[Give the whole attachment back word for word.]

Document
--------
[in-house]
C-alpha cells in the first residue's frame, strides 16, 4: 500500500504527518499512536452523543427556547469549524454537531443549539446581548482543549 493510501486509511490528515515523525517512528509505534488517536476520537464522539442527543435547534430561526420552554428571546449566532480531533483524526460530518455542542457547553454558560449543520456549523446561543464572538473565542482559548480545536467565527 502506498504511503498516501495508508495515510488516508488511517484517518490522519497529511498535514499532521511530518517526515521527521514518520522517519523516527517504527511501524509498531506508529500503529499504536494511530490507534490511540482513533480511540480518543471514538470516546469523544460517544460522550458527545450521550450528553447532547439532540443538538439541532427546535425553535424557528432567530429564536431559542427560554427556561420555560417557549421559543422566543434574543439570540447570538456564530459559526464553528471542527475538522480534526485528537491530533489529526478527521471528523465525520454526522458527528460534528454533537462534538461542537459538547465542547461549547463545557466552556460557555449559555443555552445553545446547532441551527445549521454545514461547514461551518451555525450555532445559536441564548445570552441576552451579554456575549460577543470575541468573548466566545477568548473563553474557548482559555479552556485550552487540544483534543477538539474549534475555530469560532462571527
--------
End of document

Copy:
[in-house]
C-alpha cells in the first residue's frame, strides 16, 4: 500500500504527518499512536452523543427556547469549524454537531443549539446581548482543549 493510501486509511490528515515523525517512528509505534488517536476520537464522539442527543435547534430561526420552554428571546449566532480531533483524526460530518455542542457547553454558560449543520456549523446561543464572538473565542482559548480545536467565527 502506498504511503498516501495508508495515510488516508488511517484517518490522519497529511498535514499532521511530518517526515521527521514518520522517519523516527517504527511501524509498531506508529500503529499504536494511530490507534490511540482513533480511540480518543471514538470516546469523544460517544460522550458527545450521550450528553447532547439532540443538538439541532427546535425553535424557528432567530429564536431559542427560554427556561420555560417557549421559543422566543434574543439570540447570538456564530459559526464553528471542527475538522480534526485528537491530533489529526478527521471528523465525520454526522458527528460534528454533537462534538461542537459538547465542547461549547463545557466552556460557555449559555443555552445553545446547532441551527445549521454545514461547514461551518451555525450555532445559536441564548445570552441576552451579554456575549460577543470575541468573548466566545477568548473563553474557548482559555479552556485550552487540544483534543477538539474549534475555530469560532462571527